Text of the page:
I can smell it on you, that Portland on your breath. Kerosene ‘n bong fingers politely covering a fresh ozone cough, the wet leaves and Labrador poop propping up your cork-sole’d shoes. A righteous, serious-mouthed grass hound with a mustache’d kink for sustainability and industrial interior design. There is a brain and a struggle behind the Trouble‘d kinda soul and joyous early 80’s Alternative Tentacles styled artisanal sardonicism of street-doomers R.I.P., a fun garage punk-assed doom band shaking looser of their pure classicism with each release. From distant, echoing hook-laiden Pentagram-isms and Vitus punk meant for a rainy day shirtless skatin’ crew to malt liquor and lowrider bummin’ global scintillation, they’re going somewhere with this stuff. The third one, ‘Dead End‘, doesn’t feel like an in-betweener, it has a pent up and dying-to-thrill sort of action angled up to cluster-bomb whomever it hits. Does that mean they’ve gone full-bore Monster Magnet heavy-goofin’ alt rock on us? Or is it even more of a throwback to classic doom than intended? Either way you ain’t mowed your damn lawn in months, its been raining for weeks and things are only getting more harum scarum from here on out.
Here’s a boring way to answer vague question: R.I.P.‘ve been hard at work making R.I.P. more R.I.P.-like, getting the essence of their strongest influences unpurified and raw-milky — They’re not skimming the fat because their shit was always trim. Finding that hook within is key to their action, gettin’ their reaper styley shakes gone, getting the uplift slo-mo party punk-hop soul draining out the right body nostril. The shift from their purely lovable Pentagram-esque spooker of a debut (‘In the Wind‘, 2016), which was actually self-released as ‘Doom is Dead‘ in 2015 before Totem Cat and RidingEasy Records picked it up and gave it the devil it was due, to the “Now this is something, else!” reaction I’d given to the second album (‘Street Reaper‘, 2017) upon review was, well, something else. It was undoubtedly one of the best releases of that year thanks to its fuzz-honking guitar tone, Debris Inc.-esque doom punk mind and grunge bop outlook. “Mother Road” still hits the locus coeruleus just as hard as it did a few years ago; ~Hell, the whole album holds up and I wasn’t sure if whatever they’d do next would catch that kind of air. It does. Stoner rock roll-ups, fuzz-skunked apocalyptic grunge punk hooks, and traditional heavy/doom metal nausea all barely gets us in the door by the time the title track hits. They’ve either done it again or, outdone themselves with ‘Dead End’.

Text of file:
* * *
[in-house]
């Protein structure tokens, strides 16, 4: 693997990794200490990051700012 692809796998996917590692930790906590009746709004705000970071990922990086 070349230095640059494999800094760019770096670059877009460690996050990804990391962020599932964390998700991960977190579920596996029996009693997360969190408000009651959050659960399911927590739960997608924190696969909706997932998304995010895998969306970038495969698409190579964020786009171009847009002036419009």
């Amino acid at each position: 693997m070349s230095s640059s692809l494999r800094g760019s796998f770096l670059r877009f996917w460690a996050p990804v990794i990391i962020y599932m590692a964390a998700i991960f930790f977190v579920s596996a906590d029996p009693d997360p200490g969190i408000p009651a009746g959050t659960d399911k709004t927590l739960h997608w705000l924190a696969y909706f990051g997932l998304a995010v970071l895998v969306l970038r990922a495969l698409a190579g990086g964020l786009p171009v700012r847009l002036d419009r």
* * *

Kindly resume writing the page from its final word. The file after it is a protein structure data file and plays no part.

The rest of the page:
What has changed that can be willed and what has the universe allowed? On a practical level they’ve mentioned the rhythm section has seen some shift of personnel yet I’m not sure this has affected the core songwriting decisions of the band, perhaps some of the textural meshing involved with contact-heavy rock music. Otherwise, working with an accomplished producer like Billy Anderson brings a bigger, harder squinting eye to what R.I.P. pluck from the aethyr to create and thankfully the solution to capturing their essence wasn’t to simply make them bigger and louder. Instead the bands “Smoke on the Water” garage punk n’ doom rock spiritus buzzes, sparks and bubbles with an ominous Carpenter-esque atmosphere about it. The sort of too-raw NWOBHM band you’d ask to be on stage for your B-movie slasher as zombies. Vocalist Fuzz has always been a bigger personality but he brings more of that stage-köng bravado to the recording space this time around, either more inspired by the tunes or just stepping it up with a more varied tonal range beyond that existential sulk n’ skulk of the past. They’ve suggested this has long pulled attitude from equal parts heavy metal, pro-wrestling, heroin chic grunge, and lo-fi hip-hop looks but on wax and a nice pair of speakers it reads more like a special kind of 90’s stoner rock weirdness pulled into the malaise of present day. The band always had character and style, ‘Dead End’ only appears to cement the best parts of their sound so that R.I.P. can be better honed for that decided upon point of focus. Have they stepped away from their influences, into their own?